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The Argus

The Student News Site of Illinois Wesleyan University

The Argus

The Student News Site of Illinois Wesleyan University

The Argus

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Rating Illinois Wesleyan’s favorite Halloween movies

 October is finally here and spooky season is here. Fall weather is a great excuse for staying in and binge watching movies, specifically the Halloween classics we all know and love. Still searching for something to watch? Here’s a ranking of some of the best and worst fall movies…

Hocus Pocus (1993)


The ultimate Halloween movie, starring Bette Midler, Kathy Najimy and Sarah Jessica Parker as the witchy Sanderson Sisters. “It never gets old!” said sophomore Cait Convery. Filled with laughs for all ages, witches and zombies, and an emotional rollercoaster over a talking cat. The film features the hit tune, “I Put A Spell On You” with a special twist on the lyrics. Winifred, Mary, and Sarah Sanderson are iconic.

Halloweentown (1998)


One of the original Disney Channel Original Movies that kicked off a beloved Halloween movie series. “I feel like it’s one of those movies that was so good and spooky when I was a kid, but if I watched it now, it might be ruined it for me,” said junior Katie Connelly. Sure, the special effects might be “old school”, but who else would top Debbie Reynolds’ performance as a lovable grandmother witch?

The Nightmare Before Christmas (1993)


The real debate is whether this is a Halloween movie or a Christmas movie. “The music is really good and it’s a fun and silly movie, while also being heartwarming. I watch it every year,” said junior Katie Cavender. “It’s like The Grinch Who Stole Christmas but way better.” Tim Burton’s claymation film is witty, spooky, and great to watch any time for the last three months of the year.

It’s the Great Pumpkin, Charlie Brown (1966)


When it’s constantly being broadcasted on national TV every October, it’s hard to avoid this animated flick. “It’s a classic, but it’s a horrible movie and no one wants to watch it. Why would you want to watch it over anything else? You wouldn’t. Your mom might,” says junior Emily Blake. Charlie Brown and the Peanuts may be timeless, but the jokes are overdone and overrated.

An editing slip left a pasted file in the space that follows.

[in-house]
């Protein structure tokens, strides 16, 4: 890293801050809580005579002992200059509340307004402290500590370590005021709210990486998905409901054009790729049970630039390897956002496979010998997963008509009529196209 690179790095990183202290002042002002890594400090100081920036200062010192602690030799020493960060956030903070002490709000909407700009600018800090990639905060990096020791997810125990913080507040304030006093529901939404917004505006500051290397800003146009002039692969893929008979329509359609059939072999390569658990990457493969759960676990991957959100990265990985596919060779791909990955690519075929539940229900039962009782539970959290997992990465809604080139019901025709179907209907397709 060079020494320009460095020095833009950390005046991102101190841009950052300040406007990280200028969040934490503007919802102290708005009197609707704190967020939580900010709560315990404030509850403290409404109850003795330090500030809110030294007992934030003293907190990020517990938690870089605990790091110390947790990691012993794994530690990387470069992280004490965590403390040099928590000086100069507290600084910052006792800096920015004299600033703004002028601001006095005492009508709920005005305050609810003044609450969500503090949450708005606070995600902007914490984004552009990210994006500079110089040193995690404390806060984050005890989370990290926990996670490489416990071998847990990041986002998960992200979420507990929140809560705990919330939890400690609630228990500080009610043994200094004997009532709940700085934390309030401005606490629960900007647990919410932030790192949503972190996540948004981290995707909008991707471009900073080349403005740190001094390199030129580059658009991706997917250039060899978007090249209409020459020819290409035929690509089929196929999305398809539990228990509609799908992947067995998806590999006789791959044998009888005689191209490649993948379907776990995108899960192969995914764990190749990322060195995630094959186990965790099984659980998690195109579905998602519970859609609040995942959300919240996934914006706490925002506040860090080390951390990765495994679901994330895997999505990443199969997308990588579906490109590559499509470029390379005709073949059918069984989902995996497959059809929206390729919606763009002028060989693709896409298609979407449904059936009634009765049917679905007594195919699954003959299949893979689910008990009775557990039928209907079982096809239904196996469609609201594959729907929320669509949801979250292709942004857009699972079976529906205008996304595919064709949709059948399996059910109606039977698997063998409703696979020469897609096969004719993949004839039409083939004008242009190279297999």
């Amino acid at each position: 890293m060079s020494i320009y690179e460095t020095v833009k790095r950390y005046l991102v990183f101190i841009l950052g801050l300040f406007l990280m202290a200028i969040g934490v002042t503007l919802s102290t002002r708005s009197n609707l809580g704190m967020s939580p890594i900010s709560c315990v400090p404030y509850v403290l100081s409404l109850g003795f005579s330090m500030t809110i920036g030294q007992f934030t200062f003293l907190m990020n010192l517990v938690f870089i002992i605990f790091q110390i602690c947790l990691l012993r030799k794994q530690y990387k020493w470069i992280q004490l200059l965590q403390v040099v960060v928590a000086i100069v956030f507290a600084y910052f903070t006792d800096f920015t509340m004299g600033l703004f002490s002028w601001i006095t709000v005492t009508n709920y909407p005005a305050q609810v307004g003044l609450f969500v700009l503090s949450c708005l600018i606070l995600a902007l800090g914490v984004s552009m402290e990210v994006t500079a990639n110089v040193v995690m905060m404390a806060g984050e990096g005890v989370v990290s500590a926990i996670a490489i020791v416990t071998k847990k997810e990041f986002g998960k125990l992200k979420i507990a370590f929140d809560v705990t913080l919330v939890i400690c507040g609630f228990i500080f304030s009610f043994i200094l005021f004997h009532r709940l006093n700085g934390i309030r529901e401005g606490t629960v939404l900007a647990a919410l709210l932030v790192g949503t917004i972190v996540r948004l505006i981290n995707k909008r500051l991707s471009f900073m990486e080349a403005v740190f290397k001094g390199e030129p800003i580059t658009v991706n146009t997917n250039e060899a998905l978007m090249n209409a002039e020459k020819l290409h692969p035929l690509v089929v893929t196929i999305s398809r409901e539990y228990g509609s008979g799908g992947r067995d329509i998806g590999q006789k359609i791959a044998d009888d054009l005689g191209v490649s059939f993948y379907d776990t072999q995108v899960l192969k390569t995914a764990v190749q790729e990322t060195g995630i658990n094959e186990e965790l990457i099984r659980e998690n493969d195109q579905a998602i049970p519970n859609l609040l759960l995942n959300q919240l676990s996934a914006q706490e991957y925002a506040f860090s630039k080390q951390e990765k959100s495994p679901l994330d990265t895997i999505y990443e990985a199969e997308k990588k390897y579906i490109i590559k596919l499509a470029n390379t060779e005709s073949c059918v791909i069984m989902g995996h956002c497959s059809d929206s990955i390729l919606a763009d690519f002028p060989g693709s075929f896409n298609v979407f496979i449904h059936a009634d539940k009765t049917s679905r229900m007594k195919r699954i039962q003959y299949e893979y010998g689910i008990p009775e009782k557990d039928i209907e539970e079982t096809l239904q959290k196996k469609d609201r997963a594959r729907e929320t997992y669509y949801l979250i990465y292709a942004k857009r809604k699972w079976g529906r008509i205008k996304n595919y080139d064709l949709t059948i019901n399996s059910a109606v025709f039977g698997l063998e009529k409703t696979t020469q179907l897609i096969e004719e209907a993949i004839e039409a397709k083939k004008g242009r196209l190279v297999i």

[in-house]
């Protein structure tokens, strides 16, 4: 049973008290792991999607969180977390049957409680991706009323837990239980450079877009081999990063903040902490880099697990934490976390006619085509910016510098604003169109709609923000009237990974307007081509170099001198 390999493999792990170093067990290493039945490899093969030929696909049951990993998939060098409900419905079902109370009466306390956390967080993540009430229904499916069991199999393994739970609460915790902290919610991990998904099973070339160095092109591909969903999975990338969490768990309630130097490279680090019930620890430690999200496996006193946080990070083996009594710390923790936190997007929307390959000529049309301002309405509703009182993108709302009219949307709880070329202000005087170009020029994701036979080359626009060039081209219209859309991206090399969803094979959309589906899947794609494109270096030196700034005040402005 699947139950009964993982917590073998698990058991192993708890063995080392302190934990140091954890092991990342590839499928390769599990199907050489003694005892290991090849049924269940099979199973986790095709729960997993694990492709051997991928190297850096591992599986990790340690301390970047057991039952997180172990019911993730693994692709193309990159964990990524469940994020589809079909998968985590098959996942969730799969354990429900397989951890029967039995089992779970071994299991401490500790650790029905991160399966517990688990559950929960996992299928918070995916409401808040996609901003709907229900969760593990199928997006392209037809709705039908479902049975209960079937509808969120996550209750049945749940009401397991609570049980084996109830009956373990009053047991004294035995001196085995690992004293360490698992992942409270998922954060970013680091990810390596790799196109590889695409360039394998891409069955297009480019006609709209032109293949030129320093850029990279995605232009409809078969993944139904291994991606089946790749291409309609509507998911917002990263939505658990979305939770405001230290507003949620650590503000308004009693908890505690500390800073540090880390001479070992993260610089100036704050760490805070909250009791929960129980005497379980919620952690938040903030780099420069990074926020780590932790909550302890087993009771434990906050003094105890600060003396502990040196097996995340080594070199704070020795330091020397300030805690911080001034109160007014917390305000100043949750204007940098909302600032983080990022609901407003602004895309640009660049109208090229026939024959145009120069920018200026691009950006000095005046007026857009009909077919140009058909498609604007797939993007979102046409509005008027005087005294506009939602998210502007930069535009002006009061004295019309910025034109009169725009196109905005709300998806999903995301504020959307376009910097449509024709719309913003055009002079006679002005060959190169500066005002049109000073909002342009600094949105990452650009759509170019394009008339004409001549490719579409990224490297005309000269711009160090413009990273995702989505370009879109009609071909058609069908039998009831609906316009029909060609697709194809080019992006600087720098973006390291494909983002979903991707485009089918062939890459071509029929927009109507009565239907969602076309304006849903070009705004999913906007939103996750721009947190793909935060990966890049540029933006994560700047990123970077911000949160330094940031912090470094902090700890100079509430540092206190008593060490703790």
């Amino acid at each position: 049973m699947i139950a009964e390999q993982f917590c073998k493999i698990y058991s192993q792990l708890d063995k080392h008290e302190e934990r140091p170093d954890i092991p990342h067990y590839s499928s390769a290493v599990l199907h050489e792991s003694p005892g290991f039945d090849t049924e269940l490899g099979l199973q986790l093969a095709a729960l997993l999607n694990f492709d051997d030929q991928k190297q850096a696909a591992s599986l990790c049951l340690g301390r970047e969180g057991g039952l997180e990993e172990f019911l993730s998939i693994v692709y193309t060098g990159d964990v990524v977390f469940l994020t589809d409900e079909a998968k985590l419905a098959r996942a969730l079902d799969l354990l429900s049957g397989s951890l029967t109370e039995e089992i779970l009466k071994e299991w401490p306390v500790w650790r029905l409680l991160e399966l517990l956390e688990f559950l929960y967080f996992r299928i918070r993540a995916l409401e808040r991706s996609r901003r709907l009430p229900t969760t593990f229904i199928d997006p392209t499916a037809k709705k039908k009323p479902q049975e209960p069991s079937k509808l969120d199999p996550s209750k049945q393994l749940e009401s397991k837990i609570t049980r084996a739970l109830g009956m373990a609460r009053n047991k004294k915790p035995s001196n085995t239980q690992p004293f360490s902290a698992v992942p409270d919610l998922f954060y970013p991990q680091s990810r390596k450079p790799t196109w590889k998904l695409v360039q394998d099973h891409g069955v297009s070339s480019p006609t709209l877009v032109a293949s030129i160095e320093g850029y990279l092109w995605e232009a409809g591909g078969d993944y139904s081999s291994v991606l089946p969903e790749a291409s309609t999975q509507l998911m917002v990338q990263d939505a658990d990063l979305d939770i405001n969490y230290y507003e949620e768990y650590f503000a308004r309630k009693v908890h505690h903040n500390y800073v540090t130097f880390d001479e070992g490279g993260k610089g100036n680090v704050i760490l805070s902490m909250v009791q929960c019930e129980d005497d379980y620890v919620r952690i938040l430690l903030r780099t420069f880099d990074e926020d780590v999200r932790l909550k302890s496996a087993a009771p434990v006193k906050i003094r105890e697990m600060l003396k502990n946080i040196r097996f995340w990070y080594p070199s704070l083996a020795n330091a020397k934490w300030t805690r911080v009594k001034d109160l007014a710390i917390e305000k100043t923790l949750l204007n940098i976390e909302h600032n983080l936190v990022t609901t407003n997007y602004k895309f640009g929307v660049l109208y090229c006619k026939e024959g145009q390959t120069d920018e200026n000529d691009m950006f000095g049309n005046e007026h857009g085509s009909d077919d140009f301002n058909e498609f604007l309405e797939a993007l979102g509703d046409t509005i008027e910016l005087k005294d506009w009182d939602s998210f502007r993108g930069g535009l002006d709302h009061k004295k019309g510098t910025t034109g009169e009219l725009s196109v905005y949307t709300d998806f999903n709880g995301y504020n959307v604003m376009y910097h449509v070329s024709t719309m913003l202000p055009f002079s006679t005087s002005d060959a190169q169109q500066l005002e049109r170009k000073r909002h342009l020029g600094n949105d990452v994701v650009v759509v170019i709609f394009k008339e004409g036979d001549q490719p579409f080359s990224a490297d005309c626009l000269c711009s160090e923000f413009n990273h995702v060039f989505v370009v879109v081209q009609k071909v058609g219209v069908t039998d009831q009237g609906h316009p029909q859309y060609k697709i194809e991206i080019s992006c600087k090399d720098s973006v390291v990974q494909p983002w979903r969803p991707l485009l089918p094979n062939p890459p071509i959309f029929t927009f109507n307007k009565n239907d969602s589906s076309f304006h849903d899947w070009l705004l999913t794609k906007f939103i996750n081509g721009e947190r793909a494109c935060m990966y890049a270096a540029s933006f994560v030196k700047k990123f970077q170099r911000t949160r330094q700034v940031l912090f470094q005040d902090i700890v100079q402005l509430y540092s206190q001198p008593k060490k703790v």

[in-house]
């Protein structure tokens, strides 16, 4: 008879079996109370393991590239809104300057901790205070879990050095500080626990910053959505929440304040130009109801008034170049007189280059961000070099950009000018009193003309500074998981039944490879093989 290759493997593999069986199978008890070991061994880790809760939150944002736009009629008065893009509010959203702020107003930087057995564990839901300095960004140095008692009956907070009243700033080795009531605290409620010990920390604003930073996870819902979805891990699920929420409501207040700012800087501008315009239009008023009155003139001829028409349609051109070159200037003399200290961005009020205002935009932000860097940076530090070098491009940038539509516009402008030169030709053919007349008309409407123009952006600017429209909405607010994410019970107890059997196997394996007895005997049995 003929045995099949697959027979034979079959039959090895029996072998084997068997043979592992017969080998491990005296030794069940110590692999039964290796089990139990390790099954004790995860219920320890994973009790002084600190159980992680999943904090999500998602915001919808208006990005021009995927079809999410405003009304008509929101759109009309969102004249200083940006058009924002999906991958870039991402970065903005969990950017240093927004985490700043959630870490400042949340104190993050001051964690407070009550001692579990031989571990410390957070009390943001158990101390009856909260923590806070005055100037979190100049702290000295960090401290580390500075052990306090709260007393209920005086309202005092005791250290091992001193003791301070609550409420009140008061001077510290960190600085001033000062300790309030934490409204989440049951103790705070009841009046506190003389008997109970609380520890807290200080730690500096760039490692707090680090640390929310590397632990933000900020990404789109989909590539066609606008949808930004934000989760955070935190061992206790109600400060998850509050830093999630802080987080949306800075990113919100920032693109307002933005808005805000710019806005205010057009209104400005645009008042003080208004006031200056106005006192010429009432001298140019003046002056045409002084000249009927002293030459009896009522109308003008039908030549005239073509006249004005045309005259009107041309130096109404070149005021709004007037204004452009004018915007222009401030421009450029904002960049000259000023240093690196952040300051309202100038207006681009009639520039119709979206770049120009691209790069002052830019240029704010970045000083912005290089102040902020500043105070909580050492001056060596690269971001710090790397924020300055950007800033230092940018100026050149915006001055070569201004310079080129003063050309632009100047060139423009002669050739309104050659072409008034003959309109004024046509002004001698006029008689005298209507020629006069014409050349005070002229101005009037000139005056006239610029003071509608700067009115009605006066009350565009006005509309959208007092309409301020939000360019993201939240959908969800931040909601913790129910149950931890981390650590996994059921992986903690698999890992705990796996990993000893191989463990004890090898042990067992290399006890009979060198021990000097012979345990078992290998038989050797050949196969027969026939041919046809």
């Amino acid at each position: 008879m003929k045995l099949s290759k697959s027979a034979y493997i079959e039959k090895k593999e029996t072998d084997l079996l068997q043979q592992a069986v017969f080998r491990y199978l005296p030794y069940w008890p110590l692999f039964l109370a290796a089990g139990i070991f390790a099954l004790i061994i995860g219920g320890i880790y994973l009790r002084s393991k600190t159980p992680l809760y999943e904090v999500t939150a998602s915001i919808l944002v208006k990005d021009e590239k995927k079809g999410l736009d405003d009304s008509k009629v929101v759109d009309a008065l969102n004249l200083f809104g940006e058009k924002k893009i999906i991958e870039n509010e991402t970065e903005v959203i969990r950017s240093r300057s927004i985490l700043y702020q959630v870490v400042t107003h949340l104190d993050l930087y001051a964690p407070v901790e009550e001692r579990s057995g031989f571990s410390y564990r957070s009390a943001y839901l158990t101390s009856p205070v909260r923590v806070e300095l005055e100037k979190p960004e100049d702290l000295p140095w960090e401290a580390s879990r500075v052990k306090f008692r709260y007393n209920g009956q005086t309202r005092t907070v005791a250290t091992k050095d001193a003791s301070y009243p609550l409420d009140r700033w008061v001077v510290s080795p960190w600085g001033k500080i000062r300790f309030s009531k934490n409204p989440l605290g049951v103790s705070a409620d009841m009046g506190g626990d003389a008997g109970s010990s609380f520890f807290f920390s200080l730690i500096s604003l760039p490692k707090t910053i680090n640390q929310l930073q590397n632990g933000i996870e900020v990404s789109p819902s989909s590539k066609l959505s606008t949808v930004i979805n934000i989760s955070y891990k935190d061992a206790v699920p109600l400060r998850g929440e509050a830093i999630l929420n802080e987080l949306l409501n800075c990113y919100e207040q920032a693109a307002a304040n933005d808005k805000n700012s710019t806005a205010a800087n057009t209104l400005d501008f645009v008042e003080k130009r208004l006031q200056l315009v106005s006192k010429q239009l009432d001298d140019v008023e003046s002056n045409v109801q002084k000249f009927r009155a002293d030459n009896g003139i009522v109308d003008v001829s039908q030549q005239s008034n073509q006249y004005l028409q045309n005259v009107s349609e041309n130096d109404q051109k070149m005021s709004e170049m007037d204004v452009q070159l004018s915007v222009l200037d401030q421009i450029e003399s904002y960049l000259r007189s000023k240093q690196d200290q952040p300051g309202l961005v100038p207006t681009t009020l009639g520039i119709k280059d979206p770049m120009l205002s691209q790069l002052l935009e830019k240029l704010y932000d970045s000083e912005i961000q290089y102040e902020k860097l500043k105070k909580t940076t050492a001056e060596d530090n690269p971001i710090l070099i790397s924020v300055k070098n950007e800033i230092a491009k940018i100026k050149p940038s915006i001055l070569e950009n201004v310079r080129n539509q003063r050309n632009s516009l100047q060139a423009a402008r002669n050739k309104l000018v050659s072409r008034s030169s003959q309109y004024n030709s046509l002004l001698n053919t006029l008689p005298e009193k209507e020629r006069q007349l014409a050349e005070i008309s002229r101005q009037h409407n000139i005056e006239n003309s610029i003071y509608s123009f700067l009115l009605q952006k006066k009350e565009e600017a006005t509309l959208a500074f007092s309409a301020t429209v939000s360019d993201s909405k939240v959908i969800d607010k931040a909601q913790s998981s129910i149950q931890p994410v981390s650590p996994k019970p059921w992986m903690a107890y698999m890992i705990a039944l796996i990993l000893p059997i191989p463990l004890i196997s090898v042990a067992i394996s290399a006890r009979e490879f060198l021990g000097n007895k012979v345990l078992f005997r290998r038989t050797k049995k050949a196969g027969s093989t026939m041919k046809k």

Halloween (1978)


This is the first installment in the Michael Myers slasher films, with the most recent one released in 2018. Despite having 11 movies in the franchise, Halloween isn’t as good as it seems. “A predictable Halloween thriller in every sense,” said senior Will Heidenrich. “You know exactly what’s going to happen from the get-go.” As far as horror films go, this one doesn’t make the cut.

Monster House (2006)


Out of all the children’s Halloween movies, Monster House is probably the scariest. The house instilled nightmares for young generations, embodying every possible childhood fear. “It was pretty freaky,” said Connelly. The movie is entirely computer-animated, but when compared to Disney or Pixar animation, the characters are chunky and not fully artistically developed. The poor animation definitely enhances the creepiness of the movie!

Young Frankenstein (1974)


Starring Gene Wilder, this black and white film is a modernized version of the classic novel by Mary Shelley. “It’s a Halloween movie, but it’s not scary,” said Blake. “It’s just dramatic enough where it’s silly, but still really good.” This cult classic has survived generations and never gets old.

The Haunted Mansion (2003)


Eddie Murphy starred in one of the most hauntingly beautiful movies to come out of Disney. Not just about ghouls and ghosts, the plot focuses on lost love and dealing with grief while still being lighthearted and goofy. “I love the talking heads and it’s a solid ride at Disney World,” said Cavender. Fun fact: The amusement park ride inspired the movie, 34 years after its opening!

Photo credit: iTunes & IMDb

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